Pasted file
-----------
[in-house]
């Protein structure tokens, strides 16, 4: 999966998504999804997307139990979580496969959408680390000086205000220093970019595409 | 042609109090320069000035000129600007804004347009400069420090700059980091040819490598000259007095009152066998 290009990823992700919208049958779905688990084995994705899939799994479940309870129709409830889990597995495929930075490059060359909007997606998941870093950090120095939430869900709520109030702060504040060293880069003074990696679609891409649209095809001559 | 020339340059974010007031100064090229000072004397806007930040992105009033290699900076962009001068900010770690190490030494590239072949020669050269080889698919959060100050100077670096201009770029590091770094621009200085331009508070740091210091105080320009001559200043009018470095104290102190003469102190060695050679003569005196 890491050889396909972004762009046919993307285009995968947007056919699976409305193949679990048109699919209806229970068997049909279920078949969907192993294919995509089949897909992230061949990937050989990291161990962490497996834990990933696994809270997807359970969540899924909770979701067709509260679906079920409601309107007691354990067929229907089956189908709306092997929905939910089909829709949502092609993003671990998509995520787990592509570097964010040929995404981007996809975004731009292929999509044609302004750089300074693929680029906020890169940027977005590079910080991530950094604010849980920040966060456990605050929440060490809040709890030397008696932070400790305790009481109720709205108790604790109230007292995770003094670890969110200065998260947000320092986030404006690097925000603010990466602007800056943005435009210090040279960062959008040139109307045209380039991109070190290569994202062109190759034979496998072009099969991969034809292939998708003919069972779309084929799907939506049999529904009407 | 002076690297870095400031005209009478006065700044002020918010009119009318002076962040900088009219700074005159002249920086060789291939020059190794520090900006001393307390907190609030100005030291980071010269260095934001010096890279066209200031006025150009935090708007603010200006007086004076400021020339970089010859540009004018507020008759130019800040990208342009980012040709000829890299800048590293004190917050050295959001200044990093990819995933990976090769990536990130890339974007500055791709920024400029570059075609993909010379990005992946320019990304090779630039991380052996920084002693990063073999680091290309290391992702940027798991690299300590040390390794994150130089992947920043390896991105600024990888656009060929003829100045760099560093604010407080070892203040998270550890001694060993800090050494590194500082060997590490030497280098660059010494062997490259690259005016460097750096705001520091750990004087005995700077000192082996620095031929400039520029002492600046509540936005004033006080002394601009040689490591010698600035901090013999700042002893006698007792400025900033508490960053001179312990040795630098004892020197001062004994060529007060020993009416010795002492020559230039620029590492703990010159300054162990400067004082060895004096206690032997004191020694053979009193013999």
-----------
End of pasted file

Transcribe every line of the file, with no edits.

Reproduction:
[in-house]
């Protein structure tokens, strides 16, 4: 999966998504999804997307139990979580496969959408680390000086205000220093970019595409 | 042609109090320069000035000129600007804004347009400069420090700059980091040819490598000259007095009152066998 290009990823992700919208049958779905688990084995994705899939799994479940309870129709409830889990597995495929930075490059060359909007997606998941870093950090120095939430869900709520109030702060504040060293880069003074990696679609891409649209095809001559 | 020339340059974010007031100064090229000072004397806007930040992105009033290699900076962009001068900010770690190490030494590239072949020669050269080889698919959060100050100077670096201009770029590091770094621009200085331009508070740091210091105080320009001559200043009018470095104290102190003469102190060695050679003569005196 890491050889396909972004762009046919993307285009995968947007056919699976409305193949679990048109699919209806229970068997049909279920078949969907192993294919995509089949897909992230061949990937050989990291161990962490497996834990990933696994809270997807359970969540899924909770979701067709509260679906079920409601309107007691354990067929229907089956189908709306092997929905939910089909829709949502092609993003671990998509995520787990592509570097964010040929995404981007996809975004731009292929999509044609302004750089300074693929680029906020890169940027977005590079910080991530950094604010849980920040966060456990605050929440060490809040709890030397008696932070400790305790009481109720709205108790604790109230007292995770003094670890969110200065998260947000320092986030404006690097925000603010990466602007800056943005435009210090040279960062959008040139109307045209380039991109070190290569994202062109190759034979496998072009099969991969034809292939998708003919069972779309084929799907939506049999529904009407 | 002076690297870095400031005209009478006065700044002020918010009119009318002076962040900088009219700074005159002249920086060789291939020059190794520090900006001393307390907190609030100005030291980071010269260095934001010096890279066209200031006025150009935090708007603010200006007086004076400021020339970089010859540009004018507020008759130019800040990208342009980012040709000829890299800048590293004190917050050295959001200044990093990819995933990976090769990536990130890339974007500055791709920024400029570059075609993909010379990005992946320019990304090779630039991380052996920084002693990063073999680091290309290391992702940027798991690299300590040390390794994150130089992947920043390896991105600024990888656009060929003829100045760099560093604010407080070892203040998270550890001694060993800090050494590194500082060997590490030497280098660059010494062997490259690259005016460097750096705001520091750990004087005995700077000192082996620095031929400039520029002492600046509540936005004033006080002394601009040689490591010698600035901090013999700042002893006698007792400025900033508490960053001179312990040795630098004892020197001062004994060529007060020993009416010795002492020559230039620029590492703990010159300054162990400067004082060895004096206690032997004191020694053979009193013999």